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Abstract:In many applications of online decision making, the environment is non-stationary and it is therefore crucial to use bandit algorithms that handle changes. Most existing approaches are designed to protect against non-smooth changes, constrained only by total variation or Lipschitzness over time, where they guarantee $T^{2/3}$ regret. However, in practice environments are often changing {\it smoothly}, so such algorithms may incur higher-than-necessary regret in these settings and do not leverage information on the {\it rate of change}. In this paper, we study a non-stationary two-arm bandit problem where we assume an arm's mean reward is a $\beta$-H\"older function over (normalized) time, meaning it is $(\beta-1)$-times Lipschitz-continuously differentiable. We show the first {\it separation} between the smooth and non-smooth regimes by presenting a policy with $T^{3/5}$ regret for $\beta=2$. We complement this result by a $T^{\frac{\beta+1}{2\beta+1}}$ lower bound for any integer $\beta\ge 1$, which matches our upper bound for $\beta=2$.

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Abstract:In practical applications, data is used to make decisions in two steps: estimation and optimization. First, a machine learning model estimates parameters for a structural model relating decisions to outcomes. Second, a decision is chosen to optimize the structural model's predicted outcome as if its parameters were correctly estimated. Due to its flexibility and simple implementation, this ``estimate-then-optimize'' approach is often used for data-driven decision-making. Errors in the estimation step can lead estimate-then-optimize to sub-optimal decisions that result in regret, i.e., a difference in value between the decision made and the best decision available with knowledge of the structural model's parameters. We provide a novel bound on this regret for smooth and unconstrained optimization problems. Using this bound, in settings where estimated parameters are linear transformations of sub-Gaussian random vectors, we provide a general procedure for experimental design to minimize the regret resulting from estimate-then-optimize. We demonstrate our approach on simple examples and a pandemic control application.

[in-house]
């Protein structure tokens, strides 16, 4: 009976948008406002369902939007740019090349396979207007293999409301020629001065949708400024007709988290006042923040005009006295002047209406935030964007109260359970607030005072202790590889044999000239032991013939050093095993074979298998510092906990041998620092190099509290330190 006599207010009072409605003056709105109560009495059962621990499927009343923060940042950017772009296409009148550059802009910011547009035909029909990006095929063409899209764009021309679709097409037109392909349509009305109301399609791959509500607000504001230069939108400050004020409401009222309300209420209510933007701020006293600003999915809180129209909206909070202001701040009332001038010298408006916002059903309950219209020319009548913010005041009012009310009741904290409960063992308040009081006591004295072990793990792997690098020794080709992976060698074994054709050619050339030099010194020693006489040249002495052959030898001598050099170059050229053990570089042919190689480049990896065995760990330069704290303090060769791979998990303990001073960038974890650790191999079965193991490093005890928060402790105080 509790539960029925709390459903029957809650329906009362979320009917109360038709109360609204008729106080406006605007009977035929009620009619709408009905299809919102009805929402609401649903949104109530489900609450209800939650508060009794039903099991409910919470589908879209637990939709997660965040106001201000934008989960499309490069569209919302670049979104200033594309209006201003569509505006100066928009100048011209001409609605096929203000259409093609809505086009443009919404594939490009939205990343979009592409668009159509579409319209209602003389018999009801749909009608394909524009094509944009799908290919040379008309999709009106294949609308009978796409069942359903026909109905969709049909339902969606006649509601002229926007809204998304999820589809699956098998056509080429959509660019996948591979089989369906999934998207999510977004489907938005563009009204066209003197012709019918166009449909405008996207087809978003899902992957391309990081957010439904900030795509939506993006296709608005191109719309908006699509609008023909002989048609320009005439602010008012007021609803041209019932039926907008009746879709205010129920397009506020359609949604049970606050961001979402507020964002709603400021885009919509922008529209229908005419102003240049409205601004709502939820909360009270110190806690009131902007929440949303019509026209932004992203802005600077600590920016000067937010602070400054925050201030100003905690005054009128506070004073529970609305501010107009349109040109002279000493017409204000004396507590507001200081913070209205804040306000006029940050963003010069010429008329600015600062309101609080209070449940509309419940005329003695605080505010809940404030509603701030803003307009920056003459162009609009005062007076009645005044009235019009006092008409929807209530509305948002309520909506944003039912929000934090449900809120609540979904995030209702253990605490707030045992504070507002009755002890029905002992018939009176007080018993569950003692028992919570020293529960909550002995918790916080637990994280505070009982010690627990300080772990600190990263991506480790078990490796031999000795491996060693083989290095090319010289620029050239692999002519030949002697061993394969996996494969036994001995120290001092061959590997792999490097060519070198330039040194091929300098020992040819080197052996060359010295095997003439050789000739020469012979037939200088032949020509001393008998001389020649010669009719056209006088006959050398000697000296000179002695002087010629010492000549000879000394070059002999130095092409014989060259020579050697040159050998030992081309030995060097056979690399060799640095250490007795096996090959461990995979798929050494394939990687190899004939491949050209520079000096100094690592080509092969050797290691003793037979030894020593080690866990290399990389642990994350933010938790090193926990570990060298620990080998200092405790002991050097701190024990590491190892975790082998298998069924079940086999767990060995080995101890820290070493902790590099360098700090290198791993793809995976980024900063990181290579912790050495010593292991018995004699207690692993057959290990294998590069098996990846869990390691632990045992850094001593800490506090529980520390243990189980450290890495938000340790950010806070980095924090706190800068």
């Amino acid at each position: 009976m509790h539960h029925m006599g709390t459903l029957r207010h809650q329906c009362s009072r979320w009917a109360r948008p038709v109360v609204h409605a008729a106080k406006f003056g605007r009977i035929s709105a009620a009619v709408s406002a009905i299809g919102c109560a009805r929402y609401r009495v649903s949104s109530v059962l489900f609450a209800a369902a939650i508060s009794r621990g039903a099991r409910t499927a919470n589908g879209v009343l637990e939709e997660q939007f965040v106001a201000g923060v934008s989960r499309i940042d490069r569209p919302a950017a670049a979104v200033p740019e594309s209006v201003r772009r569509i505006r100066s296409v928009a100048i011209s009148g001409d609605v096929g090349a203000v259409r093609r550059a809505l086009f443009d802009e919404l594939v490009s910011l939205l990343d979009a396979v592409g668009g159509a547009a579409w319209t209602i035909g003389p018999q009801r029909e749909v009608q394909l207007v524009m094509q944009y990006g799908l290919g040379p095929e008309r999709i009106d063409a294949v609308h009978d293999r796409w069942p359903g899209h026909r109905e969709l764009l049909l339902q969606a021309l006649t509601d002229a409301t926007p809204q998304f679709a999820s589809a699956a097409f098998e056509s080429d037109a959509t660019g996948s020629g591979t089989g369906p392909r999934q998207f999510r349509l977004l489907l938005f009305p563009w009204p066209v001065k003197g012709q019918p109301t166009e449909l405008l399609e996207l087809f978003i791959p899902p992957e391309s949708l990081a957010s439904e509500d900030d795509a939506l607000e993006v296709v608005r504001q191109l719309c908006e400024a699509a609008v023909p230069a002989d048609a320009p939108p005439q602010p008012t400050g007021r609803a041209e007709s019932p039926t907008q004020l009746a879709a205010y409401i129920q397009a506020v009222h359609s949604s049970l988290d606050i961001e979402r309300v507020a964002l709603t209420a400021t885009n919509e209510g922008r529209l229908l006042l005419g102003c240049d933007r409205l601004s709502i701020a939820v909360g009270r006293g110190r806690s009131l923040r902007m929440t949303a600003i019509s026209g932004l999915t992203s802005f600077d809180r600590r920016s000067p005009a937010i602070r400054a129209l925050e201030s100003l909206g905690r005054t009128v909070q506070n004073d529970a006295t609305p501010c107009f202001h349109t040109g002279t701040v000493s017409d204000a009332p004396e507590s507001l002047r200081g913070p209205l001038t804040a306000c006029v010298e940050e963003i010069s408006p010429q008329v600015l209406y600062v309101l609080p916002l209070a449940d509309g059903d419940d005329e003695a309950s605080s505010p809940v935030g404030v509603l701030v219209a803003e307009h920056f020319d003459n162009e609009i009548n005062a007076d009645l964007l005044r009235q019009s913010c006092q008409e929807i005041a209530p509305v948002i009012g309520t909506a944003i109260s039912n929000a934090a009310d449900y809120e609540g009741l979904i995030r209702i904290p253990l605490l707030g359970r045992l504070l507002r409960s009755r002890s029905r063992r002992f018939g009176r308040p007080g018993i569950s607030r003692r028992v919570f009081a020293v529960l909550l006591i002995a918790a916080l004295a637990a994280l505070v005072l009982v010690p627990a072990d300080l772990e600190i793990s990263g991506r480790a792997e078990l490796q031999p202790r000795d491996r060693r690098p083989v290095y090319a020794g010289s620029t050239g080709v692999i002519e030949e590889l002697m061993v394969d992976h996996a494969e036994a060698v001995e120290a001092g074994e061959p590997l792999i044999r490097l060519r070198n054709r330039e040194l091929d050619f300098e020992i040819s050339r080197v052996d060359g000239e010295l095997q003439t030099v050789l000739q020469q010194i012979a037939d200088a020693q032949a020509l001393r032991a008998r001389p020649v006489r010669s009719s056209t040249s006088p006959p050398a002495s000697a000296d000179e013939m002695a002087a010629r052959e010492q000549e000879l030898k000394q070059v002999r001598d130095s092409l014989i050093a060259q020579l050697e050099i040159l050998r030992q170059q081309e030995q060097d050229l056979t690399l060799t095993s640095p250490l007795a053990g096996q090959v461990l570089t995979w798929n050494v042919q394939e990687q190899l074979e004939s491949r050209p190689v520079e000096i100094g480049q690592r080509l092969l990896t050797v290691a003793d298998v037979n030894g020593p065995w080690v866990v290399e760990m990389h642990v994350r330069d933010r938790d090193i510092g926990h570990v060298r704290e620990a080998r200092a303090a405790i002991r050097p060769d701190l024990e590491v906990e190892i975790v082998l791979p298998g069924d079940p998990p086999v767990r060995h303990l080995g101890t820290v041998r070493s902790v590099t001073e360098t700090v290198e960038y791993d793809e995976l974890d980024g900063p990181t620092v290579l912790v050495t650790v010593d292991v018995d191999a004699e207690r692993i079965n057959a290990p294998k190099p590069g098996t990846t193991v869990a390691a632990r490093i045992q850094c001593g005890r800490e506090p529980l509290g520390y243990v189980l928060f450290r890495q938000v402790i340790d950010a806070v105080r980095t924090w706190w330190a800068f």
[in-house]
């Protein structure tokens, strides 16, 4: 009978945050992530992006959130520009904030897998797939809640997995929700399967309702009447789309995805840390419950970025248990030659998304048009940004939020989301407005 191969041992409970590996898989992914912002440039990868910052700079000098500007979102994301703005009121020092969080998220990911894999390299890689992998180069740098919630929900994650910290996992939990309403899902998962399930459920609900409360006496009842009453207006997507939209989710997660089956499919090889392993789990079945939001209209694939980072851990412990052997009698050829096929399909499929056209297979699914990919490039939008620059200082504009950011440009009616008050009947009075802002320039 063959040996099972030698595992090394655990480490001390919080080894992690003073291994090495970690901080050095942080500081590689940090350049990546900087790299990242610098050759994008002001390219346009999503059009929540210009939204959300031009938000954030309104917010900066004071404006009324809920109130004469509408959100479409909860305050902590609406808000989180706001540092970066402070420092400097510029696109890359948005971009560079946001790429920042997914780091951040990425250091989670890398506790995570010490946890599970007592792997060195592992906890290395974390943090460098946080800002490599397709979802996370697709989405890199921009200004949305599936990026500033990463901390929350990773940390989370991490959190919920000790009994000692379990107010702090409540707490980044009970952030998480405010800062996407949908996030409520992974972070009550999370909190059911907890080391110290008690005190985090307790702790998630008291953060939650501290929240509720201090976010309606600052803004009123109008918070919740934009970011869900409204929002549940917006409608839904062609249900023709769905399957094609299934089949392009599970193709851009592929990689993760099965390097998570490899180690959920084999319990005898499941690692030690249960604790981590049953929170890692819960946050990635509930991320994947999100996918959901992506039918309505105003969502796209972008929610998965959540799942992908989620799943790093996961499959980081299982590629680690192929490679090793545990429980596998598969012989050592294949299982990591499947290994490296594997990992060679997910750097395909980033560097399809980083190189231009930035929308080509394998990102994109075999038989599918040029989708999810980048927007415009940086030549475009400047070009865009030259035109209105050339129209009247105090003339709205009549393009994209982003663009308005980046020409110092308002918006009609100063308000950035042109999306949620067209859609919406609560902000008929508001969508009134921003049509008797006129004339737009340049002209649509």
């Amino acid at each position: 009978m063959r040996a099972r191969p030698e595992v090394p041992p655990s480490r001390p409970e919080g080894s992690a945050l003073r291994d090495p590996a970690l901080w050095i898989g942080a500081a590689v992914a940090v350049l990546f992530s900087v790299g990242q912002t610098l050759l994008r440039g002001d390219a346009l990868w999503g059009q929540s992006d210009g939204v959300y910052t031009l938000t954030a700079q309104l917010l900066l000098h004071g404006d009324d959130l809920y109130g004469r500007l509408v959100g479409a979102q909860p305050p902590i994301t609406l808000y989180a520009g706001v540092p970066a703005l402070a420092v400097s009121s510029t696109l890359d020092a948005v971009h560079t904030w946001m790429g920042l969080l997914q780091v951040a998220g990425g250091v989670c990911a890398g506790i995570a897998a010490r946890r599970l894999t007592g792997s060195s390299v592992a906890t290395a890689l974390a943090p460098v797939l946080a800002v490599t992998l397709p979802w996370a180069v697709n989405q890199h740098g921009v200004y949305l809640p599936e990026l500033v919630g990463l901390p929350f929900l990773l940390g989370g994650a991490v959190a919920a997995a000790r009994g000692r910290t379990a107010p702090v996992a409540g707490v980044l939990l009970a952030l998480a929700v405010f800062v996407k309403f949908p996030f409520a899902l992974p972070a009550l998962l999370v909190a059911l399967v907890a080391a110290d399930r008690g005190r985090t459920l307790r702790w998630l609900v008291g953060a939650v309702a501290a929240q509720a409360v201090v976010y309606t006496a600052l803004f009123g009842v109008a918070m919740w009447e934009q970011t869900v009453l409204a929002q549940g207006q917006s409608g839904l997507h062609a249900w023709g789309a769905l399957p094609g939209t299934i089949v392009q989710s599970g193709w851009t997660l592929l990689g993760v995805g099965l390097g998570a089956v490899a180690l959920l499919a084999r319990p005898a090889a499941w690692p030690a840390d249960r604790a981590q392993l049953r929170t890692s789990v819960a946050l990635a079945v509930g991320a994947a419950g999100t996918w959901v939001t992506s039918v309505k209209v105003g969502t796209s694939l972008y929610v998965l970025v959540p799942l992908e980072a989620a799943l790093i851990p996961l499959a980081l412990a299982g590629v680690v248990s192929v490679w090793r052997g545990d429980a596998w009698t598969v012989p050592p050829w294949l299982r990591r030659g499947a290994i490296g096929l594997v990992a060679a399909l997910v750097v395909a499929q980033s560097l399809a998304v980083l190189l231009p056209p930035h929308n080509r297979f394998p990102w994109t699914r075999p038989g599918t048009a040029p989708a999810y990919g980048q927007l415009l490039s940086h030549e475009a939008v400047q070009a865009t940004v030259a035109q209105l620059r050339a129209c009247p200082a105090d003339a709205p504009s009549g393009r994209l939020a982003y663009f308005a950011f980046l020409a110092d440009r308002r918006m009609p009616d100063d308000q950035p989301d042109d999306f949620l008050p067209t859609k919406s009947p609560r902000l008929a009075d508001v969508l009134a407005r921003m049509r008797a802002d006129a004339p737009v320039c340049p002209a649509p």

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Abstract:Restless bandits are an important class of problems with applications in recommender systems, active learning, revenue management and other areas. We consider infinite-horizon discounted restless bandits with many arms where a fixed proportion of arms may be pulled in each period and where arms share a finite state space. Although an average-case-optimal policy can be computed via stochastic dynamic programming, the computation required grows exponentially with the number of arms $N$. Thus, it is important to find scalable policies that can be computed efficiently for large $N$ and that are near optimal in this regime, in the sense that the optimality gap (i.e. the loss of expected performance against an optimal policy) per arm vanishes for large $N$. However, the most popular approach, the Whittle index, requires a hard-to-verify indexability condition to be well-defined and another hard-to-verify condition to guarantee a $o(N)$ optimality gap. We present a method resolving these difficulties. By replacing a global Lagrange multiplier used by the Whittle index with a sequence of Lagrangian multipliers, one per time period up to a finite truncation point, we derive a class of policies, called fluid-balance policies, that have a $O(\sqrt{N})$ optimality gap. Unlike the Whittle index, fluid-balance policies do not require indexability to be well-defined and their $O(\sqrt{N})$ optimality gap bound holds universally without sufficient conditions. We also demonstrate empirically that fluid-balance policies provide state-of-the-art performance on specific problems.

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Abstract:We consider Bayesian optimization of expensive-to-evaluate experiments that generate vector-valued outcomes over which a decision-maker (DM) has preferences. These preferences are encoded by a utility function that is not known in closed form but can be estimated by asking the DM to express preferences over pairs of outcome vectors. To address this problem, we develop Bayesian optimization with preference exploration, a novel framework that alternates between interactive real-time preference learning with the DM via pairwise comparisons between outcomes, and Bayesian optimization with a learned compositional model of DM utility and outcomes. Within this framework, we propose preference exploration strategies specifically designed for this task, and demonstrate their performance via extensive simulation studies.